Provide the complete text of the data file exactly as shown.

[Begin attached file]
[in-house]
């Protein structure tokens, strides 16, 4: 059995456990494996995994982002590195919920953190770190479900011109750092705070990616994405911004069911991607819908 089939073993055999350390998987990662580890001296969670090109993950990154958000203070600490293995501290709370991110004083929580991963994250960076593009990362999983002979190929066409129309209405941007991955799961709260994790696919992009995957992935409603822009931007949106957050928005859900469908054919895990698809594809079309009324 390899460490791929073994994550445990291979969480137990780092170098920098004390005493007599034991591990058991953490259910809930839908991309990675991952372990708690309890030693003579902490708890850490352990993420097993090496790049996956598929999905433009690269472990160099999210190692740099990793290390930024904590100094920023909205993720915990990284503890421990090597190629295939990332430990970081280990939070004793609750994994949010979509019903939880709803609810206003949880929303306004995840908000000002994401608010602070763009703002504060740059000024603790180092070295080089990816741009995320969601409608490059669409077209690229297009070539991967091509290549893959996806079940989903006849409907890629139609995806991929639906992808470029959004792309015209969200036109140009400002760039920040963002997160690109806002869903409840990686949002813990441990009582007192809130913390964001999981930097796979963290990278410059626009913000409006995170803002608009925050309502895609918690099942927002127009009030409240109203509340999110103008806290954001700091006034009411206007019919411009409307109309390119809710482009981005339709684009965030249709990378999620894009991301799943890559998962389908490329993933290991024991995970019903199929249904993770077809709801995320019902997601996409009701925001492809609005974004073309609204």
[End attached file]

[in-house]
């Protein structure tokens, strides 16, 4: 059995456990494996995994982002590195919920953190770190479900011109750092705070990616994405911004069911991607819908 089939073993055999350390998987990662580890001296969670090109993950990154958000203070600490293995501290709370991110004083929580991963994250960076593009990362999983002979190929066409129309209405941007991955799961709260994790696919992009995957992935409603822009931007949106957050928005859900469908054919895990698809594809079309009324 390899460490791929073994994550445990291979969480137990780092170098920098004390005493007599034991591990058991953490259910809930839908991309990675991952372990708690309890030693003579902490708890850490352990993420097993090496790049996956598929999905433009690269472990160099999210190692740099990793290390930024904590100094920023909205993720915990990284503890421990090597190629295939990332430990970081280990939070004793609750994994949010979509019903939880709803609810206003949880929303306004995840908000000002994401608010602070763009703002504060740059000024603790180092070295080089990816741009995320969601409608490059669409077209690229297009070539991967091509290549893959996806079940989903006849409907890629139609995806991929639906992808470029959004792309015209969200036109140009400002760039920040963002997160690109806002869903409840990686949002813990441990009582007192809130913390964001999981930097796979963290990278410059626009913000409006995170803002608009925050309502895609918690099942927002127009009030409240109203509340999110103008806290954001700091006034009411206007019919411009409307109309390119809710482009981005339709684009965030249709990378999620894009991301799943890559998962389908490329993933290991024991995970019903199929249904993770077809709801995320019902997601996409009701925001492809609005974004073309609204």